|Also called||Le Mans (in the US & Canada)|
|Production||1971 - 1977|
|Engine||739cc two stroke water cooled three cylinder engine|
|Top speed||110 mph|
|Power||67bhp @ 6,500rpm|
|Torque||55.7 lb-ft at 5500 rpm|
|Transmission||five-speed gearbox to chain final drive|
|Brakes||200mm drum front 180mm rear|
|Wheelbase||57.5 inches (146 cm)|
|Weight||470 pounds (210 kg)|
|Fuel capacity||3.75 gallons (17 litre)|
The prototype Suzuki GT750 was shown at the 17th Tokyo Motor Show in October 1970 and launched in Japan in September 1971 as a sports tourer (GT standing for Grand Tourismo) and was developed from the Suzuki T500 with an extra cylinder and liquid cooling. Marketed as the Le Mans in the US and Canada, it was nicknamed the "Kettle" in Britain. The GT750 was heavy at 550 lbs, with a 739cc two stroke three cylinder engine with 70 x 64mm bore and stroke. It had a five-speed gearbox and three into four exhaust. The first model year (1972), the GT750J, had a double sided, twin-leading shoe, 200mm drum front brake with 180mm drum rear. The Exhaust Coupler Tube System (ECTS) that connected the left and right side exhausts together was designed to boost low end torque. Carburettors were 32mm Mikuni slide type and power output was 67bhp at 6,500 rpm. Two colour schemes were offered in most markets with North America getting three. Also included was Suzuki's SRIS (Suzuki Recycle Injection System)which was a method for lowering the visible exhaust smoke by collecting and burning residual oil/gas laying in the bottom of the crank chambers. This was a "first" for ANY two stroke from ANY manufacturer.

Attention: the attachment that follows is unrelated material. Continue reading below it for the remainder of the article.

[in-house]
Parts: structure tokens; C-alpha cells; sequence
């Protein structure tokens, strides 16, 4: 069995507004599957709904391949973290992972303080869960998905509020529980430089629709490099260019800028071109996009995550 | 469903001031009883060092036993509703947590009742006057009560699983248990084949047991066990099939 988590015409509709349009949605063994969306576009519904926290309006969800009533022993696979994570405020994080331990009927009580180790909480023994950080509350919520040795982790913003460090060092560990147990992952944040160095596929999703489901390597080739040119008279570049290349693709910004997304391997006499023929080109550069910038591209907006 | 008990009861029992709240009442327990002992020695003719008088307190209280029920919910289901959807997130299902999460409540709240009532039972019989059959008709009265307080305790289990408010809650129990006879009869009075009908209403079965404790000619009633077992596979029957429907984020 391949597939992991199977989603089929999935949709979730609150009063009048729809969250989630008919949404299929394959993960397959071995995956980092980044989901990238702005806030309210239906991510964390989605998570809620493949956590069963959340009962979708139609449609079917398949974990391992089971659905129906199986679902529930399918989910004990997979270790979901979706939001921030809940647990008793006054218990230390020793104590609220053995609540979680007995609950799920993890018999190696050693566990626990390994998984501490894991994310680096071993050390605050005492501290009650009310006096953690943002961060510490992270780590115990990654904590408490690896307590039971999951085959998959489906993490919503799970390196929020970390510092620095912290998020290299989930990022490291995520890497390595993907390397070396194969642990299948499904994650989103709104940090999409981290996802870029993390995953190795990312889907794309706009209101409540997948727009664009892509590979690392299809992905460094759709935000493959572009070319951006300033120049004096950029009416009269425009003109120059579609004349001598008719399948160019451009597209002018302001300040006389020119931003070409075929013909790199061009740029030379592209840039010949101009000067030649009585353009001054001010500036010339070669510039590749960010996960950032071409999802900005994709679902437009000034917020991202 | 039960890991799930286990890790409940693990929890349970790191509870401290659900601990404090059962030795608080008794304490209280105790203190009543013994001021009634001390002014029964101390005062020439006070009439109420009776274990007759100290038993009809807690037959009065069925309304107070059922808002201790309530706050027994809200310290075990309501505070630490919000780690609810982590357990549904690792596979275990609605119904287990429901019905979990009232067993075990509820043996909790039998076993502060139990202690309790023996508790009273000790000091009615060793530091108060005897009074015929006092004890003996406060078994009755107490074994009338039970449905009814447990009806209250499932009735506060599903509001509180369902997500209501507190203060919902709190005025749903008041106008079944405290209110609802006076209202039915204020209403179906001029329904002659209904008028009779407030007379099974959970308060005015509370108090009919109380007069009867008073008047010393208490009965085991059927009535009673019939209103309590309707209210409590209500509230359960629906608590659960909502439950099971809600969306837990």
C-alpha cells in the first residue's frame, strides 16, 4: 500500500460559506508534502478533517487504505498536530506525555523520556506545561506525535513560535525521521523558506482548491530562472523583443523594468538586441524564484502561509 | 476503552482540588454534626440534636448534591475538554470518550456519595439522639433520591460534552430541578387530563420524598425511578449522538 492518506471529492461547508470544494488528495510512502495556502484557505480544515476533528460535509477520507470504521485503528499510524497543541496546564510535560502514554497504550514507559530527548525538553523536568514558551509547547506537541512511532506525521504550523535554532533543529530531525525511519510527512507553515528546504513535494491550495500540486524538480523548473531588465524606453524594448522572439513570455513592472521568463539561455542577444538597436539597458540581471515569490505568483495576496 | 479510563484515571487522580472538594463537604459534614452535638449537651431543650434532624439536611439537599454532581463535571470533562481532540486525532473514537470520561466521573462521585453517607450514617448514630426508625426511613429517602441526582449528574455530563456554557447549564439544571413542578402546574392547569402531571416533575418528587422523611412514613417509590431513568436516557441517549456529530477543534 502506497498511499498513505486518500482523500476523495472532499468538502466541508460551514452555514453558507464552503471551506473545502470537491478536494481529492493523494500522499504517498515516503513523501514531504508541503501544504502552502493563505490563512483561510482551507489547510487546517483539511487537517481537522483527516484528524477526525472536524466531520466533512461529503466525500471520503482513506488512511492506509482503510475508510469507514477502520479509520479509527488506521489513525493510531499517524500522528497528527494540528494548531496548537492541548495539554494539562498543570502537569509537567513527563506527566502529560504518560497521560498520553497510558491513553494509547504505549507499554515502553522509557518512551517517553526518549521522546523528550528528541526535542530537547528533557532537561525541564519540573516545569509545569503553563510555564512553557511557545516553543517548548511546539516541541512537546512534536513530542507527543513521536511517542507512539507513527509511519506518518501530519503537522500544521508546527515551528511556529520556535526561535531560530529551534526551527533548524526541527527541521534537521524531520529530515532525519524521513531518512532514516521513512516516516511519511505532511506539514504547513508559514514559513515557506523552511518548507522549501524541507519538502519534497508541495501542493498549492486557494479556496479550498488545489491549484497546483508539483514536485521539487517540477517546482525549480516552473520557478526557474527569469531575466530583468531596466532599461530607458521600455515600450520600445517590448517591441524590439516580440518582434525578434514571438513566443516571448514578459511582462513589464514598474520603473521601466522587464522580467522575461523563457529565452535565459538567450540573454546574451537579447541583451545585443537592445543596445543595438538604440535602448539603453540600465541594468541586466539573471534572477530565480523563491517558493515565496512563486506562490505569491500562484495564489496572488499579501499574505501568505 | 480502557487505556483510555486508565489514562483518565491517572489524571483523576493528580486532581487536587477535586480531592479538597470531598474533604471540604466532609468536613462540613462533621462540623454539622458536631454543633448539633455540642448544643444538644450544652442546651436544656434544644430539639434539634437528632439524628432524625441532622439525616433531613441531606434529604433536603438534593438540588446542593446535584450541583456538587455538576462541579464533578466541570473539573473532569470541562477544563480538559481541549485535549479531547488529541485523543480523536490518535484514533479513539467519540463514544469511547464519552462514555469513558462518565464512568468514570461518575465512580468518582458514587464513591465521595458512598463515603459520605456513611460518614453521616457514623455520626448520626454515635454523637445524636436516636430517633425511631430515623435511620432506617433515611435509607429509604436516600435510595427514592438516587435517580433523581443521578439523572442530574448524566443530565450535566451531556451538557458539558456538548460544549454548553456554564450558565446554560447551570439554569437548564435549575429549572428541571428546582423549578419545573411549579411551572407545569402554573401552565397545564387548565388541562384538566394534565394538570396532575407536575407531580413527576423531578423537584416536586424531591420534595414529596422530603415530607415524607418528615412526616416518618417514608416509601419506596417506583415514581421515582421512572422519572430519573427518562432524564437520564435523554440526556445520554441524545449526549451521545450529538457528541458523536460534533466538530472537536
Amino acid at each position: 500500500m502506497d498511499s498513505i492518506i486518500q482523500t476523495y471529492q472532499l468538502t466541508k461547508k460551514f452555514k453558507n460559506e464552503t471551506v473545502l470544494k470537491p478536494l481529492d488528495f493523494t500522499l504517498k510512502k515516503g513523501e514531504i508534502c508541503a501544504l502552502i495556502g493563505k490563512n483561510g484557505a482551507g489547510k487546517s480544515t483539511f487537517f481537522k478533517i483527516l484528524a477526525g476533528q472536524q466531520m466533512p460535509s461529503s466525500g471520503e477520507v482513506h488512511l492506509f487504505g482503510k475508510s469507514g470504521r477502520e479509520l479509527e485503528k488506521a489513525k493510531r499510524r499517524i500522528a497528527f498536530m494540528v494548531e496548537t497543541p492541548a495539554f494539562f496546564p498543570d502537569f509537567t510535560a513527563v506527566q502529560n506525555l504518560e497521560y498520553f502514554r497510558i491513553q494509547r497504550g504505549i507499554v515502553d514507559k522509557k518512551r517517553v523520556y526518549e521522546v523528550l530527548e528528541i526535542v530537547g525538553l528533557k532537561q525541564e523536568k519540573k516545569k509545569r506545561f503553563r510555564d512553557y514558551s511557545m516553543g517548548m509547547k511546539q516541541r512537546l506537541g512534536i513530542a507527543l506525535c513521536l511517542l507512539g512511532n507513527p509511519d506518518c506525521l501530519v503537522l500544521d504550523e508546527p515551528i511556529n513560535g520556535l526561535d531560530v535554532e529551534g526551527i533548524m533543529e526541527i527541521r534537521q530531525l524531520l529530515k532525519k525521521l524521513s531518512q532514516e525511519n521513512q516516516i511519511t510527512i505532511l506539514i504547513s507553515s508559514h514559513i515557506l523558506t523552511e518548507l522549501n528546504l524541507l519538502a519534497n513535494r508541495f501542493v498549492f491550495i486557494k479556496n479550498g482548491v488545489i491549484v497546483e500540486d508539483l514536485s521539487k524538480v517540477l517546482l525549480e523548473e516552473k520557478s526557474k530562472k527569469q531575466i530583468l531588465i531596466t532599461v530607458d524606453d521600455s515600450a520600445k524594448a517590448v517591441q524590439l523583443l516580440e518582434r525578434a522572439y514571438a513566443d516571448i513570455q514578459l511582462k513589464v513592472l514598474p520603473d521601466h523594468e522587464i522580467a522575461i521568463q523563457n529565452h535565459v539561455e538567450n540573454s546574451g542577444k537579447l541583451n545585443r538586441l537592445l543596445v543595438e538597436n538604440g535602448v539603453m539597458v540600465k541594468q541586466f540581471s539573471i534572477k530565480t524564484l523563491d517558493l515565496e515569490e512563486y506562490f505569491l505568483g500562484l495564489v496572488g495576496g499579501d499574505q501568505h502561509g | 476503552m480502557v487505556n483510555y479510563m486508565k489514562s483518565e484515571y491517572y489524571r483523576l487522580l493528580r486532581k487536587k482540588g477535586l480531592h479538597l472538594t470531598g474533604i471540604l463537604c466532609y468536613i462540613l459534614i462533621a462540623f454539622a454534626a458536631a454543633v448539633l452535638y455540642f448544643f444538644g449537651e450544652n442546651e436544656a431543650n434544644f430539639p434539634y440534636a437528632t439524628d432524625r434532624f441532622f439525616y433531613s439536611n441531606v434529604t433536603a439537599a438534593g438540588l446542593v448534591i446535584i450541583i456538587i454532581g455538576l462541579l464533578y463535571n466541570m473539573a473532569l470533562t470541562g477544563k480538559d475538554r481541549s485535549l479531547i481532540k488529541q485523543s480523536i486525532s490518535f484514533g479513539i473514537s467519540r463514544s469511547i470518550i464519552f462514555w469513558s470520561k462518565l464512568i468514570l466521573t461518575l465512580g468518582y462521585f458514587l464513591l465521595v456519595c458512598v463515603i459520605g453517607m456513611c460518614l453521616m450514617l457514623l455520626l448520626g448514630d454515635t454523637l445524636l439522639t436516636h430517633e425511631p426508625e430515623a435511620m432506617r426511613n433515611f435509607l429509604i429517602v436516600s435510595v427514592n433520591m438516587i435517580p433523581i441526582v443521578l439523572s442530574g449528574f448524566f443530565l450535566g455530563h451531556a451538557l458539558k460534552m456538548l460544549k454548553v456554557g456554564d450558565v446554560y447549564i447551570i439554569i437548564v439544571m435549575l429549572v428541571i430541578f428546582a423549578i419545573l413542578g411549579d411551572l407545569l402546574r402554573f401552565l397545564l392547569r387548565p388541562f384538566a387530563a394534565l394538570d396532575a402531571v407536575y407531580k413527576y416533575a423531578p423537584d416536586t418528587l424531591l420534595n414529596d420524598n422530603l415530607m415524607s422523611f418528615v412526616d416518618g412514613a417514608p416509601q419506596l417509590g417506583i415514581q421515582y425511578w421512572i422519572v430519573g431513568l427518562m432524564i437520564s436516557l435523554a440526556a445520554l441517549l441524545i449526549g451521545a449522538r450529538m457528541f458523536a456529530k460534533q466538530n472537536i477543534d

In 1973 Suzuki the GT750K was announced with extra chrome plating and two 295mm discs replacing the drum front brake. No other manufacturer was offering dual front disc brakes at this time so this was quite a marketing coup for Suzuki. The paint schemes were revised and reduced to two schemes for all markets. The following year the GT750L gained unitized/rack mounted 40mm Mikuni CV type carburettors, a gear position indicator added to the instrumentation and redesigned side covers along with other detail changes. Paint schemes were again revised but remained at two choices. The connecting pipe between the exhausts was removed and the exhausts redesigned to improve road clearance. The engine was also re-tuned with an increase in power to 70 bhp for the Japanese domestic market starting in January, 1974. The rest of the world received these changes with the introduction of the 1975 Suzuki GT750M with the new silencers without connecting pipes, raised gearing and power output increased by 3 bhp now giving a top speed of 120 mph. Handling and performance were thus improved. The 1976 GT750A model pretty much stayed the course with only minor changes to trim items and the obligatory paint colour change. The final 1977 model GT750B had black side panels regardless of tank colour, updated turn signal indicators/lights and taillight assembly.
As with all big two strokes of the late 1970's, the GT750 was a victim of stricter emission regulations and competition from technical developments of four stroke motorcycles.
- "Suzuki GT750 model history". http://www.suzukicycles.org/GT-series/GT750.shtml. Retrieved on 2008-12-29.
- "Suzuki's GT750 two stroke triple". http://www.classicmechanics.com/bissue/2002-11.htm. Retrieved on 2008-12-29.